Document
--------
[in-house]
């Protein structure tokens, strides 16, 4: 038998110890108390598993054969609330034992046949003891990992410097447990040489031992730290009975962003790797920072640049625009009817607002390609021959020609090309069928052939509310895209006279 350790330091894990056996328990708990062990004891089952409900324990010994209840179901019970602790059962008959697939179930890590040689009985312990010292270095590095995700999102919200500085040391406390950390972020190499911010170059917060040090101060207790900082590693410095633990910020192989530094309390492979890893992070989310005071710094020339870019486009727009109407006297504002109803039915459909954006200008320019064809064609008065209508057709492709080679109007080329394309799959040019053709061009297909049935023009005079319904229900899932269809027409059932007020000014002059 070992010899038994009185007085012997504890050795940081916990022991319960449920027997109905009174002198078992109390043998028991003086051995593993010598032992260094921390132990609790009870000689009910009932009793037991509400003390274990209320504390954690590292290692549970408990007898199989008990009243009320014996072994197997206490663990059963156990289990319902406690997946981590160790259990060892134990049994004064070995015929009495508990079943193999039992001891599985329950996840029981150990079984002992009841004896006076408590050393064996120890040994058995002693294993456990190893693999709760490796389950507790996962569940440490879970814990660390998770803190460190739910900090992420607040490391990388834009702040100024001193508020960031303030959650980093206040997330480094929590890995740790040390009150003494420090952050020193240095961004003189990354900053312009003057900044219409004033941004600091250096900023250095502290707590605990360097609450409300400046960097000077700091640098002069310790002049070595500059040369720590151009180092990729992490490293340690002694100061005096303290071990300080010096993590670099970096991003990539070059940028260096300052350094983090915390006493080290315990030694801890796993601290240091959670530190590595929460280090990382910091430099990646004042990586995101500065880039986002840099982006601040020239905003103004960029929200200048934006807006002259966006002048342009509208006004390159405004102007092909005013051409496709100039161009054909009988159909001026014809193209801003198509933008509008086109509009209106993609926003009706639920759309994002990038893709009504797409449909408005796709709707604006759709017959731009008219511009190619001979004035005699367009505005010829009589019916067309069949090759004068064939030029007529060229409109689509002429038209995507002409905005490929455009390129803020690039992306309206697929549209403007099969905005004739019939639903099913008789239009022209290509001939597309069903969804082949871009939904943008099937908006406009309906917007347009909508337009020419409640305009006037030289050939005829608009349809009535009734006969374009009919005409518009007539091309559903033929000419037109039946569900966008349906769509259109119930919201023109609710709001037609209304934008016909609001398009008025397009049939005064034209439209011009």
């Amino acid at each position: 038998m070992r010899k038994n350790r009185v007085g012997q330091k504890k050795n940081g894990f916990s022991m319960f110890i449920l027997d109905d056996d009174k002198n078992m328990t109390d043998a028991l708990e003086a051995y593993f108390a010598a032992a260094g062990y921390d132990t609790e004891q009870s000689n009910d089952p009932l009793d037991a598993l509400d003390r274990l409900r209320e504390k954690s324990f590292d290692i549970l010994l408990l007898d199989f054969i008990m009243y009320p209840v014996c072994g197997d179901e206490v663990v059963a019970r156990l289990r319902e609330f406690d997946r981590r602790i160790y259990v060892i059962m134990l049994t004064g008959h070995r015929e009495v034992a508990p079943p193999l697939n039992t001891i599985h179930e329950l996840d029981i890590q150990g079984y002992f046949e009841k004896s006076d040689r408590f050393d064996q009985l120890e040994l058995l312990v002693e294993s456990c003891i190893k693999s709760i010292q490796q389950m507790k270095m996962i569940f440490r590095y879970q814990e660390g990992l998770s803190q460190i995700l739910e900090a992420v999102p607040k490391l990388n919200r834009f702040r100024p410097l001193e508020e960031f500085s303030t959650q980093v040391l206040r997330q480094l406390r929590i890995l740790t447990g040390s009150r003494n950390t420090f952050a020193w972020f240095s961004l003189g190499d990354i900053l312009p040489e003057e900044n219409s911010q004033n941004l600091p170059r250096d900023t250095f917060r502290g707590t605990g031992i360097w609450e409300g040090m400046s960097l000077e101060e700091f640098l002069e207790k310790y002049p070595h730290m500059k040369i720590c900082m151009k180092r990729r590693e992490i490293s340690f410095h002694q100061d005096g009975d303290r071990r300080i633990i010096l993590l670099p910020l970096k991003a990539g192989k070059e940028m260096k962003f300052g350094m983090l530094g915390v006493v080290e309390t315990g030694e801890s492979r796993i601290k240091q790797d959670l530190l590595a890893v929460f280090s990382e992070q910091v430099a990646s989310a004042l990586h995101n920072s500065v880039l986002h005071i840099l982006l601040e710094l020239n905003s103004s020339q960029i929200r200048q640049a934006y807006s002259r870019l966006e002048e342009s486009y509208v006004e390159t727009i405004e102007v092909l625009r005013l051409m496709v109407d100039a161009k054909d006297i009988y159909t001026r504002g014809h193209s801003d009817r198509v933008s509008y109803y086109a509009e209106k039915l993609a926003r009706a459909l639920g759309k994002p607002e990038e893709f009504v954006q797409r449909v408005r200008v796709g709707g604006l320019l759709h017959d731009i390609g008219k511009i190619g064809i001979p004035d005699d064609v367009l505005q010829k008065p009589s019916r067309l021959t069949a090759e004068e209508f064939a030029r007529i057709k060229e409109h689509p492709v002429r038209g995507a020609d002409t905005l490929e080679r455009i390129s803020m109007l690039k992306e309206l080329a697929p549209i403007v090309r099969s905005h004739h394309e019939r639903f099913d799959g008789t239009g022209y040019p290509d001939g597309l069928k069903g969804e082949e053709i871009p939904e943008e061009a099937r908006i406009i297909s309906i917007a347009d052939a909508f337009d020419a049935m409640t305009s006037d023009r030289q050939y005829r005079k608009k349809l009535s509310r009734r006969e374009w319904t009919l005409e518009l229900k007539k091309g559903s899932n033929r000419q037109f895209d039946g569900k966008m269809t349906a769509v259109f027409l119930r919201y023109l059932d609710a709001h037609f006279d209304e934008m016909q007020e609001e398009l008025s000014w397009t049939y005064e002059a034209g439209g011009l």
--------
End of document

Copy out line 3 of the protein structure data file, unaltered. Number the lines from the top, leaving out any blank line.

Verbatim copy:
């Amino acid at each position: 038998m070992r010899k038994n350790r009185v007085g012997q330091k504890k050795n940081g894990f916990s022991m319960f110890i449920l027997d109905d056996d009174k002198n078992m328990t109390d043998a028991l708990e003086a051995y593993f108390a010598a032992a260094g062990y921390d132990t609790e004891q009870s000689n009910d089952p009932l009793d037991a598993l509400d003390r274990l409900r209320e504390k954690s324990f590292d290692i549970l010994l408990l007898d199989f054969i008990m009243y009320p209840v014996c072994g197997d179901e206490v663990v059963a019970r156990l289990r319902e609330f406690d997946r981590r602790i160790y259990v060892i059962m134990l049994t004064g008959h070995r015929e009495v034992a508990p079943p193999l697939n039992t001891i599985h179930e329950l996840d029981i890590q150990g079984y002992f046949e009841k004896s006076d040689r408590f050393d064996q009985l120890e040994l058995l312990v002693e294993s456990c003891i190893k693999s709760i010292q490796q389950m507790k270095m996962i569940f440490r590095y879970q814990e660390g990992l998770s803190q460190i995700l739910e900090a992420v999102p607040k490391l990388n919200r834009f702040r100024p410097l001193e508020e960031f500085s303030t959650q980093v040391l206040r997330q480094l406390r929590i890995l740790t447990g040390s009150r003494n950390t420090f952050a020193w972020f240095s961004l003189g190499d990354i900053l312009p040489e003057e900044n219409s911010q004033n941004l600091p170059r250096d900023t250095f917060r502290g707590t605990g031992i360097w609450e409300g040090m400046s960097l000077e101060e700091f640098l002069e207790k310790y002049p070595h730290m500059k040369i720590c900082m151009k180092r990729r590693e992490i490293s340690f410095h002694q100061d005096g009975d303290r071990r300080i633990i010096l993590l670099p910020l970096k991003a990539g192989k070059e940028m260096k962003f300052g350094m983090l530094g915390v006493v080290e309390t315990g030694e801890s492979r796993i601290k240091q790797d959670l530190l590595a890893v929460f280090s990382e992070q910091v430099a990646s989310a004042l990586h995101n920072s500065v880039l986002h005071i840099l982006l601040e710094l020239n905003s103004s020339q960029i929200r200048q640049a934006y807006s002259r870019l966006e002048e342009s486009y509208v006004e390159t727009i405004e102007v092909l625009r005013l051409m496709v109407d100039a161009k054909d006297i009988y159909t001026r504002g014809h193209s801003d009817r198509v933008s509008y109803y086109a509009e209106k039915l993609a926003r009706a459909l639920g759309k994002p607002e990038e893709f009504v954006q797409r449909v408005r200008v796709g709707g604006l320019l759709h017959d731009i390609g008219k511009i190619g064809i001979p004035d005699d064609v367009l505005q010829k008065p009589s019916r067309l021959t069949a090759e004068e209508f064939a030029r007529i057709k060229e409109h689509p492709v002429r038209g995507a020609d002409t905005l490929e080679r455009i390129s803020m109007l690039k992306e309206l080329a697929p549209i403007v090309r099969s905005h004739h394309e019939r639903f099913d799959g008789t239009g022209y040019p290509d001939g597309l069928k069903g969804e082949e053709i871009p939904e943008e061009a099937r908006i406009i297909s309906i917007a347009d052939a909508f337009d020419a049935m409640t305009s006037d023009r030289q050939y005829r005079k608009k349809l009535s509310r009734r006969e374009w319904t009919l005409e518009l229900k007539k091309g559903s899932n033929r000419q037109f895209d039946g569900k966008m269809t349906a769509v259109f027409l119930r919201y023109l059932d609710a709001h037609f006279d209304e934008m016909q007020e609001e398009l008025s000014w397009t049939y005064e002059a034209g439209g011009l």